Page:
One of the key developments in the Portico II Channel is the new Texture section. Building on the “Silk” mode found in the original Portico Series mic preamplifiers, Texture is designed to adjust the actual amount of musical harmonic content from the source material – in effect, providing countless tonal options in one device. The texture section can vary from barely audible to dramatic, all controlled by a single knob. With that said, we have taken great care to ensure that the musical integrity of source material itself will not be compromised by these harmonic controls – these are not to be confused with controls from other manufactures that may “incinerate”, “demolish” or “destroy” source material – and we believe they can be confidently used to fit the personality of any song, instrument or engineer.
As with the original Portico modules, the blue Silk mode works by reducing negative feedback on the output transformer and adjusting the frequency response to more closely resemble Mr. Rupert Neve’s vintage designs. This blue mode tends to affect harmonics generated by the source material’s low and low-mid frequencies, filling the sound out from the bottom up. The red “Silk +” mode provides a different level of control, enhancing harmonics generated by the source material’s high-mid and high frequencies, adding a harmonic “sparkle” to your original signal.
The EQ topologies in the 4-Band Equalizer of the Portico II combine the best-loved sound of several classic designs, but are also capable of extremely fine surgical adjustments as well as dramatic boosts or cuts. By default, the EQ section follows the mic preamplifier and HPF and precedes the compressor, but this sequence may be reversed by engaging the Post Comp switch.
The Low Shelf has an independent engage switch, Classic Peak / Accelerated Shelf selection, with +/- 12dB level adjustment, and selectable turnover frequencies of 35, 60, 100, and 220 Hz. The Fully Parametric LMF and HMF bands have a joint engage switch, providing +/- 12dB level adjustment, continuously variable “Q” from 0.7 to 5 and continuously variable frequency ranges from 70 to 1.4kHz and 700Hz to 14kHz. In addition to its standard capabilities, the HMF band can also be used to precisely tune the new De-Esser circuit.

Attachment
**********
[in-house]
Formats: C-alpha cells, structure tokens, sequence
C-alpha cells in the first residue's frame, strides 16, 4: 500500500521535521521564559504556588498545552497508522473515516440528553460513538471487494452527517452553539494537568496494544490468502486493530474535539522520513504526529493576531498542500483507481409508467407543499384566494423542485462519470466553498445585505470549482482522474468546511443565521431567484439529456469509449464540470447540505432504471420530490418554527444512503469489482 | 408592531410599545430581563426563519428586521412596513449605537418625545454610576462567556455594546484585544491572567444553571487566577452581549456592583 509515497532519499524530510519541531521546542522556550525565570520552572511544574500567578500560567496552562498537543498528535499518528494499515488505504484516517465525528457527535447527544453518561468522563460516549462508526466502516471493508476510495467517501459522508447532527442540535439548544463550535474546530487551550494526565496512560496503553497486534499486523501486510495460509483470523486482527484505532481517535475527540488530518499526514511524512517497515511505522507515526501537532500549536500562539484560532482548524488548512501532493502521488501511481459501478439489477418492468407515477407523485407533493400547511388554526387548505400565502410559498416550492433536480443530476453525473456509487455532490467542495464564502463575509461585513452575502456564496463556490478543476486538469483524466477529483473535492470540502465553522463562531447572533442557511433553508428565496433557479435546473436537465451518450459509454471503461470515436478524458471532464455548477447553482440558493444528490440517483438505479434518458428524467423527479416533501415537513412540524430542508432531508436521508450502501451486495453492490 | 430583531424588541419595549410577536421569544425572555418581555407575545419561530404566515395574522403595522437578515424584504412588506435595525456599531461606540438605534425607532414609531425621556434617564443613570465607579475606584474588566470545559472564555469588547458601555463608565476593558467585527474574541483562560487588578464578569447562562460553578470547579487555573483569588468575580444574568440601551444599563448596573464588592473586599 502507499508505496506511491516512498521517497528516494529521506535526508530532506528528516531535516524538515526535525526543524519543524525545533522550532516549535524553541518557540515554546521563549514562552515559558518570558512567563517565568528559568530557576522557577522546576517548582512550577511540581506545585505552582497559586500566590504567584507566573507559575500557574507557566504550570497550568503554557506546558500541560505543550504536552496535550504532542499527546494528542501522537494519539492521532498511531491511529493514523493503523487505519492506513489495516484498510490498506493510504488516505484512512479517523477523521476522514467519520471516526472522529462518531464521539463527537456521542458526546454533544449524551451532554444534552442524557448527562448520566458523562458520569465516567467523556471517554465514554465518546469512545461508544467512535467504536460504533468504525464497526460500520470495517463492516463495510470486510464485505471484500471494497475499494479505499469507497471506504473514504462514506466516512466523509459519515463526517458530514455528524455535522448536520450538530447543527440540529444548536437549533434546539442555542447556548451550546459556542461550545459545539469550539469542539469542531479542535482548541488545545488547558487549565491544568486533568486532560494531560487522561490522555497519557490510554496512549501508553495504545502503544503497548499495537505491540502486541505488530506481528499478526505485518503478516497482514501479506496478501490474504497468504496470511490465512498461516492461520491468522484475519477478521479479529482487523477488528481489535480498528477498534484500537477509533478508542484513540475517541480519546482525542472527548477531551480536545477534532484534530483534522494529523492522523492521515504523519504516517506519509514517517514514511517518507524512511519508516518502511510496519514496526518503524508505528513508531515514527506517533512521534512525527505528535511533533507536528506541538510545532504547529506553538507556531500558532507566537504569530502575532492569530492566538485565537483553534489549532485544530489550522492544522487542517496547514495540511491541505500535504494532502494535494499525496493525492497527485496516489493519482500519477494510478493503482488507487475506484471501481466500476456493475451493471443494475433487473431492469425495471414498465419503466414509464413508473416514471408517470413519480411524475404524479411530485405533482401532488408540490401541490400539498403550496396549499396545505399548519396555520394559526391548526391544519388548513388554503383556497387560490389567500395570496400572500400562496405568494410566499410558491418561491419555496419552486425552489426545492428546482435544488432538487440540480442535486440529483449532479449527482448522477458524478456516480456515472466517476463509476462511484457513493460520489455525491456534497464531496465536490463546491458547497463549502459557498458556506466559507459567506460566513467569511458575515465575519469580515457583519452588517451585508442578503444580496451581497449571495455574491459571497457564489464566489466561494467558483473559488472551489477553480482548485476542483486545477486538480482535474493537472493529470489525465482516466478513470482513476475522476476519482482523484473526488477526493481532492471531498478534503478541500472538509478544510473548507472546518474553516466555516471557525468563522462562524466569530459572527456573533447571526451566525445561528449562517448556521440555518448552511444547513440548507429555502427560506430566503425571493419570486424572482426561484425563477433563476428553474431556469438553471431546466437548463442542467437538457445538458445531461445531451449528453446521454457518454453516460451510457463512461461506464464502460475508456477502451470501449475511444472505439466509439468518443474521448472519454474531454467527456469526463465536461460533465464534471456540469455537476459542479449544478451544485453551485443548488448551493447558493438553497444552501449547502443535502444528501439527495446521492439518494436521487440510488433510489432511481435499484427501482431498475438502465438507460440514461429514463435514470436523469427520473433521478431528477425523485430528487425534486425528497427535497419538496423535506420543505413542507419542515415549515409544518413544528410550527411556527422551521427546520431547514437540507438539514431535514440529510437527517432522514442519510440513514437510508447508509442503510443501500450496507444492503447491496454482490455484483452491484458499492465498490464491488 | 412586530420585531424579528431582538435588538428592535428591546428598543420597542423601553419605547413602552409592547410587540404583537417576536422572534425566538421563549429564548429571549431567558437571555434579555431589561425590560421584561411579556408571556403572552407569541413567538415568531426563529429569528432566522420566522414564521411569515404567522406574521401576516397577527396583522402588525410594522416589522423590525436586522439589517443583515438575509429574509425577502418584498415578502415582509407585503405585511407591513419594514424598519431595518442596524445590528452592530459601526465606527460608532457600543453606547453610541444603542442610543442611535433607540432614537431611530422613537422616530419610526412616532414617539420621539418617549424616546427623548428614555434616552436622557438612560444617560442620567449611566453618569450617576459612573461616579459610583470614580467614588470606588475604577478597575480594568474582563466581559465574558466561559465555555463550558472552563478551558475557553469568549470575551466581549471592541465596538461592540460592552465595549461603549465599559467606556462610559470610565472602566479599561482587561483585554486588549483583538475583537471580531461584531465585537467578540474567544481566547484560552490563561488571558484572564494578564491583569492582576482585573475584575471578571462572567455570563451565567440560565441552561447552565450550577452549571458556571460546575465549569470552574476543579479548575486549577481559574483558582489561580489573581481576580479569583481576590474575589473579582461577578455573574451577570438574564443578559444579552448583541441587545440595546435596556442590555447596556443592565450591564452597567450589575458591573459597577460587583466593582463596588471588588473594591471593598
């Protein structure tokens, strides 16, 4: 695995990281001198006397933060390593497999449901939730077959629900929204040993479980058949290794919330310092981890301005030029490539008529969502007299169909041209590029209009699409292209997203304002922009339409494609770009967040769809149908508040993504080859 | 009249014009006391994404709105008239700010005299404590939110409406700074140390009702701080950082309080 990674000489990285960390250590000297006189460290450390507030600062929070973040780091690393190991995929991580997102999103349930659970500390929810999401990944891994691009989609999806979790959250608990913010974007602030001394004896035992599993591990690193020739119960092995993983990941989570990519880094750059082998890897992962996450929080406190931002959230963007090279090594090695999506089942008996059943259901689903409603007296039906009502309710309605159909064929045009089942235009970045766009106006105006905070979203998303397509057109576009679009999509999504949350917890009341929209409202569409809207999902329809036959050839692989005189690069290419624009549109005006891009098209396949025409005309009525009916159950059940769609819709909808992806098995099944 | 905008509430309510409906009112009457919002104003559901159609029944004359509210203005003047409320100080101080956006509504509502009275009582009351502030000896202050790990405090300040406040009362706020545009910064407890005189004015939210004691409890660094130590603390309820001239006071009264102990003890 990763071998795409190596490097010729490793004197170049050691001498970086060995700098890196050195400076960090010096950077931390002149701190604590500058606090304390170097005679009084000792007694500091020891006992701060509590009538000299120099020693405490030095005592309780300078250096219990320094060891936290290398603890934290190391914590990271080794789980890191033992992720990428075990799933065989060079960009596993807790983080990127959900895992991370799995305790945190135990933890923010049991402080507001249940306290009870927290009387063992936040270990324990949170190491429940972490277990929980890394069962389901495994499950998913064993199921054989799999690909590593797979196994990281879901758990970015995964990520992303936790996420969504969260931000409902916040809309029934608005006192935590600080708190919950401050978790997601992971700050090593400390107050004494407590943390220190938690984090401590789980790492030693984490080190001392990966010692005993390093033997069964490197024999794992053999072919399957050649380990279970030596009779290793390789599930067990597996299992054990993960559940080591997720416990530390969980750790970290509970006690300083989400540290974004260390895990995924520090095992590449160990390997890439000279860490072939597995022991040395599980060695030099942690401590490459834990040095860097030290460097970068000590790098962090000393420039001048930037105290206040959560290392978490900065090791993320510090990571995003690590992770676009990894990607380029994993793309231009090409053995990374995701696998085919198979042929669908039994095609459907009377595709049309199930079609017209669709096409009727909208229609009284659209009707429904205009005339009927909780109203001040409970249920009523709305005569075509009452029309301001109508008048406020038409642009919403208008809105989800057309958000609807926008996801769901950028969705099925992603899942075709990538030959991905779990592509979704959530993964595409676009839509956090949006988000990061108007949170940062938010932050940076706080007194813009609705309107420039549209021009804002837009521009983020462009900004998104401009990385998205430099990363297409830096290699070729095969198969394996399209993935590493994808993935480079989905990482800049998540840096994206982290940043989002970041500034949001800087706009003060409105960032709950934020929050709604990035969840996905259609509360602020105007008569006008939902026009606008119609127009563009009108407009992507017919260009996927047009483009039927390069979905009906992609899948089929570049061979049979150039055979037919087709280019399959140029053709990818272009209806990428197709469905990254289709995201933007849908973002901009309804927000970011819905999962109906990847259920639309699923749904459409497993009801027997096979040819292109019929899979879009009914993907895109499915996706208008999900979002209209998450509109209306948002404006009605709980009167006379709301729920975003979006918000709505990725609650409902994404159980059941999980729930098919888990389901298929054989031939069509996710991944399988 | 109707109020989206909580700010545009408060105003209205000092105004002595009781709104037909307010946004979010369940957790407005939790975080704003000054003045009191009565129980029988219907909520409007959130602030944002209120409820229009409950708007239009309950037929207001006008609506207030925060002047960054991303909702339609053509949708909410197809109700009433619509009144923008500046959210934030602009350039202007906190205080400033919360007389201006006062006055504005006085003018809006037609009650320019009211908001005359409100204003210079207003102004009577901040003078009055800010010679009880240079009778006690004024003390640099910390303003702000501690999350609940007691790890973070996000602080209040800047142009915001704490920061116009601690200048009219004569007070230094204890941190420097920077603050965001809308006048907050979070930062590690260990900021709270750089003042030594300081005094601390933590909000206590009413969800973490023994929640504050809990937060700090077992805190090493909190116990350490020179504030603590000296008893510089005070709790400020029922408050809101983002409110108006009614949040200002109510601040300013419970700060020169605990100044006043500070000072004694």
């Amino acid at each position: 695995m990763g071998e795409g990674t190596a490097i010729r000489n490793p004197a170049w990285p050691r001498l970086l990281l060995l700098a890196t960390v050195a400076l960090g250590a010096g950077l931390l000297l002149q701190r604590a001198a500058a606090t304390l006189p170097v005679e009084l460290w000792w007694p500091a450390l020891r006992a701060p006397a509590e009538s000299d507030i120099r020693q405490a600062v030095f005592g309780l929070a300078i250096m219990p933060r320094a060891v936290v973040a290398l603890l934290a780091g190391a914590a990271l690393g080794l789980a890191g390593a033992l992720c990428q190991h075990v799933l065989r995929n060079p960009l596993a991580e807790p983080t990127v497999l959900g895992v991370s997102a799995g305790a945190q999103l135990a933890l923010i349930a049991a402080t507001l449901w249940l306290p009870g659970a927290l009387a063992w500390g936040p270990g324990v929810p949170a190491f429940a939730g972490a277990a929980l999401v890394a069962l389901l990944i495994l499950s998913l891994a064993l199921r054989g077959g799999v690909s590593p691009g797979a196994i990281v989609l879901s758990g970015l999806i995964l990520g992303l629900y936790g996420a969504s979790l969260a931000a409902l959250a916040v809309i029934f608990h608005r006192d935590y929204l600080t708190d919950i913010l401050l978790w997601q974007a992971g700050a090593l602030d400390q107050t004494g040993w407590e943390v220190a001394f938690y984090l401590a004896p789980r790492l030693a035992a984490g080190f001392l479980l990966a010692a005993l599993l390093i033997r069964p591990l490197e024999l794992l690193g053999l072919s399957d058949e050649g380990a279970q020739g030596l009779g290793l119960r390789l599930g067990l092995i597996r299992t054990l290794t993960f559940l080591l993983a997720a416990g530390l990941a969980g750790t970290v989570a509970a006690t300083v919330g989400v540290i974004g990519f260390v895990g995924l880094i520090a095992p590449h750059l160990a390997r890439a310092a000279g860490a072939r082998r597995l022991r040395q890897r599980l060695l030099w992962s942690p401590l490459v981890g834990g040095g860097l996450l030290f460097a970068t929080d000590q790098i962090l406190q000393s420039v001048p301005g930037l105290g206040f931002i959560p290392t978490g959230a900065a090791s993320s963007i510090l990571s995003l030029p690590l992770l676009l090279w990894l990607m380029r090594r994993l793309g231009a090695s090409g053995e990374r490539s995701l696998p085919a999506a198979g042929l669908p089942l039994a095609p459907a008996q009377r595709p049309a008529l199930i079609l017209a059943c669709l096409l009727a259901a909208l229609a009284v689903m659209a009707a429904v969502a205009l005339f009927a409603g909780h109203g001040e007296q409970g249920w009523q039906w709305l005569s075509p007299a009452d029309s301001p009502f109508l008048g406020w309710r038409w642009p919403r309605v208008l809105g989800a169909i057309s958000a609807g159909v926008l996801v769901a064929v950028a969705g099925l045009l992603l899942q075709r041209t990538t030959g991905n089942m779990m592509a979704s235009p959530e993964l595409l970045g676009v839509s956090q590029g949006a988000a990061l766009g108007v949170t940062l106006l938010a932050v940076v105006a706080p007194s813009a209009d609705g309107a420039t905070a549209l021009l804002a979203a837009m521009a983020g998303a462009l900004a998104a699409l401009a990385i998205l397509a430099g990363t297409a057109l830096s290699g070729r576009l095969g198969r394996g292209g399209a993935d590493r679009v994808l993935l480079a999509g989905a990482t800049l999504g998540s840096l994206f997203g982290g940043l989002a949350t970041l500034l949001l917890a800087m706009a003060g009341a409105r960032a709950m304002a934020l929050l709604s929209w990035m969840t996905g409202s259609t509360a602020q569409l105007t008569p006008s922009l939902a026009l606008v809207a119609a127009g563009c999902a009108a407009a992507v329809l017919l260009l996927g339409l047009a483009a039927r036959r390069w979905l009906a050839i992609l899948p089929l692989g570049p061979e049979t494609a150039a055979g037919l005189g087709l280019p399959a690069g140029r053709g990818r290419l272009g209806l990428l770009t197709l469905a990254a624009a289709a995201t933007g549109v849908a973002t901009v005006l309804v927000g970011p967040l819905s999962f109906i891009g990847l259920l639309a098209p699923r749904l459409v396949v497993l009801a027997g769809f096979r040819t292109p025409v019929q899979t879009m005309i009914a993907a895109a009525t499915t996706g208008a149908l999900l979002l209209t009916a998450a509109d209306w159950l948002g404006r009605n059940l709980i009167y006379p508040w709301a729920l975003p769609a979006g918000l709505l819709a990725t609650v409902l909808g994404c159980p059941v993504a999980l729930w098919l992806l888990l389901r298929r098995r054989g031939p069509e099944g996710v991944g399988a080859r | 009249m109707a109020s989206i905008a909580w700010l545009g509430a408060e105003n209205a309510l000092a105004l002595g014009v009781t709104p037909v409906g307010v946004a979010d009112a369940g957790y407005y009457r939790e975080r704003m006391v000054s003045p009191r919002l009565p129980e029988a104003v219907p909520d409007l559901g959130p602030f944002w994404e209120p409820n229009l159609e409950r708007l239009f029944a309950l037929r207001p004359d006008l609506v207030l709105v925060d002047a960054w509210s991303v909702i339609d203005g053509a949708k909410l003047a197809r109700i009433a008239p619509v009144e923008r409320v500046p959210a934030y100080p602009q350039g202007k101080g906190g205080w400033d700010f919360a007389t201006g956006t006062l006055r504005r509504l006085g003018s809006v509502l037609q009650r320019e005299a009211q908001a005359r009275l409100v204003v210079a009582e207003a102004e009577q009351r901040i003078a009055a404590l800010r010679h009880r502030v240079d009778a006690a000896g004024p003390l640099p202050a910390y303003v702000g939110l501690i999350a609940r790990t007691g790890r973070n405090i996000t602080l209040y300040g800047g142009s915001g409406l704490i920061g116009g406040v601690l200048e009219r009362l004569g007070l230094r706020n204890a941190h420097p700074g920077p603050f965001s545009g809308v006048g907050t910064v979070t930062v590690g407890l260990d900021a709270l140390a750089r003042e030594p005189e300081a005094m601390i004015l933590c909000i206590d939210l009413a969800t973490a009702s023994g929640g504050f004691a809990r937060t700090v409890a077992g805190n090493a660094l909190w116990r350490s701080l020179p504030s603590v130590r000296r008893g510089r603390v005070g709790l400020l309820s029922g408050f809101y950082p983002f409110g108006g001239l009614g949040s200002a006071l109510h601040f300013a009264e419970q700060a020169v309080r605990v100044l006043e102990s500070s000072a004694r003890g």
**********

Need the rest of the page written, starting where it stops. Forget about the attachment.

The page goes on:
The De-Esser can be varied from off to full effect, and uses the Frequency and “Q” controls to tame harsh sibilance in vocals and instruments with an independent high-mid limiter. Even when the De-Esser is on, the EQ level may still be used. The High Frequency shelf has independent engage switch, Classic Peak / Accelerated Shelf selection, +/- 12dB level adjustment, and selectable turnover frequencies of 4.7, 6.8, 12, and 25kHz. When two Portico II Channels are used side by side, the EQ section can also excel at stereo material.
A further array of tools are used to craft dynamic response. The Portico II’s compressor section is exceptionally flexible. Like the Portico 5043, the VCA compressor has a choice of Feed-Forward / Feed-Back modes, either providing a transparent modern response (FF) or a smoother, more vintage response (FB). Along with FF/FB modes, there are also 1:1 to 40:1 ratio controls and threshold from -30dBu to +20dBu, together with Attack from 20 to 75ms (.1 ms in Peak mode), Release from 100ms to 2.5s, and Make-Up Gain from 0 to 20dB. A link switch is provided to link the compressor action with that of an additional connected Portico II Channel for stereo processing.
The Portico II compressor incorporates a number of new ways to tame and enhance dynamics. “HPF to SC” inserts the High Pass Filter into the side chain to deal with intense low frequencies that may skew the response of the VCA with certain songs and instruments. The “Peak” switch alters the compressor’s attack to react to transients with a roughly .1ms response time. When “peak” is disengaged, the compressor responds to the RMS signal in conjunction with the attack and release settings.
“Blend” works by creating a parallel mix between the compressed and dry signals. By mixing the compressed and dry signals, it is possible to increase the volume of quieter elements in the source material (for instance, delicate snare brushing on a track with much louder hits), while maintaining a natural dynamic feel for the louder elements.
To further control the side chain, there is also an insert “send” and “return” that may be paired with an external EQ or other filters for additional manipulation. The “return” may also be used as a “Key” input for ducking one signal under another. (for instance, a voice-over keying the compressor to duck a background music track). By connecting the “link” jack on the back of the Portico II to another Portico II link jack and engaging the Link buttons, the compressor section may be used for stereo material.